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Ferry capsizes in Sri Lanka; at least 6 dead

Sri Lankan police and navy life savers attend the rescue work following a ferry capsized in Kinniya, about 267 kilometres east of Colombo, Sri Lanka o...
Sri Lankan police officers inspect the capsized ferry in Kinniya, about 267 kilometres east of Colombo, Sri Lanka on Tuesday, Nov. 23, 2021. At least ...
Sri Lankan police and navy life savers attend the rescue work following a ferry capsized in Kinniya, about 267 kilometres east of Colombo, Sri Lanka o...
Sri Lankans watch rescue work following a ferry capsize in Kinniya, about 267 kilometres east of Colombo, Sri Lanka on Tuesday, Nov. 23, 2021. At leas...

Sri Lankan police and navy life savers attend the rescue work following a ferry capsized in Kinniya, about 267 kilometres east of Colombo, Sri Lanka o...

Sri Lankan police officers inspect the capsized ferry in Kinniya, about 267 kilometres east of Colombo, Sri Lanka on Tuesday, Nov. 23, 2021. At least ...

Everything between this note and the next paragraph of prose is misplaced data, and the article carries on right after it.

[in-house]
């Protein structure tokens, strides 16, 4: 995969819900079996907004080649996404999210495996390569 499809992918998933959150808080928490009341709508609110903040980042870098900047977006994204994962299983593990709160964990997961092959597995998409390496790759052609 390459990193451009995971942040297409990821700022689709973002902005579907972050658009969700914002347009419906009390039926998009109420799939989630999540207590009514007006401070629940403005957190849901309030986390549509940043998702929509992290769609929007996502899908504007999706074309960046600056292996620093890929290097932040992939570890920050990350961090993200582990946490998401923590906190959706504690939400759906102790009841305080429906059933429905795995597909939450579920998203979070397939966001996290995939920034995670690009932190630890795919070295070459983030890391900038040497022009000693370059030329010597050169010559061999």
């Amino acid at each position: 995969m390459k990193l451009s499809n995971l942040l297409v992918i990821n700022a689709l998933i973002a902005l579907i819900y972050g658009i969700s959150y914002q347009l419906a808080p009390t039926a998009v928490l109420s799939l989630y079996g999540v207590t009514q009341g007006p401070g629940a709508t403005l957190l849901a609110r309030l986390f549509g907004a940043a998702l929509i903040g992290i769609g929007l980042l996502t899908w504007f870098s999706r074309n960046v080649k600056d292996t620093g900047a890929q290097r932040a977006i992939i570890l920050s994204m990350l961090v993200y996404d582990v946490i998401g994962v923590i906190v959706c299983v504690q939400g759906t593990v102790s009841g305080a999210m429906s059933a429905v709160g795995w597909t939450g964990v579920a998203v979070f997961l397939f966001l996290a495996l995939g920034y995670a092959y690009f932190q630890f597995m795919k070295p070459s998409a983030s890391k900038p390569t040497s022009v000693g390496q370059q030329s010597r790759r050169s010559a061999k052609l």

Sri Lankan police and navy life savers attend the rescue work following a ferry capsized in Kinniya, about 267 kilometres east of Colombo, Sri Lanka o...

Sri Lankans watch rescue work following a ferry capsize in Kinniya, about 267 kilometres east of Colombo, Sri Lanka on Tuesday, Nov. 23, 2021. At leas...

COLOMBO (AP) — A ferry capsized in eastern Sri Lanka on Tuesday, killing at least six people, a police spokesperson said.

Twenty people have been rescued but it is not certain how many people were on the ferry, police spokesperson Nihal Talduwa said.

Four children were among the dead and another child is in intensive care, Talduwa said.

Navy divers have suspended rescue efforts after searching the area of the lagoon where the rudimentary vessel overturned, the spokesperson told The Associated Press, but will remain on standby.

It was not immediately known what caused the ferry to capsize.

The ferry was traveling from Kurinchakeni to the town of Kinniya along the country’s eastern coast and about 260 kilometers (160 miles) northeast of the capital, Colombo.

Ferry accidents are relatively rare in Sri Lanka because many locations are now connected by bridges.

However, the bridge that connects the two towns has been closed for repairs, forcing people to use rudimentary vessels to cross the river, said Naazik Majeed, a social activist in Kinniya.

Angry residents burned tires and surrounded government offices, blaming officials for the accident.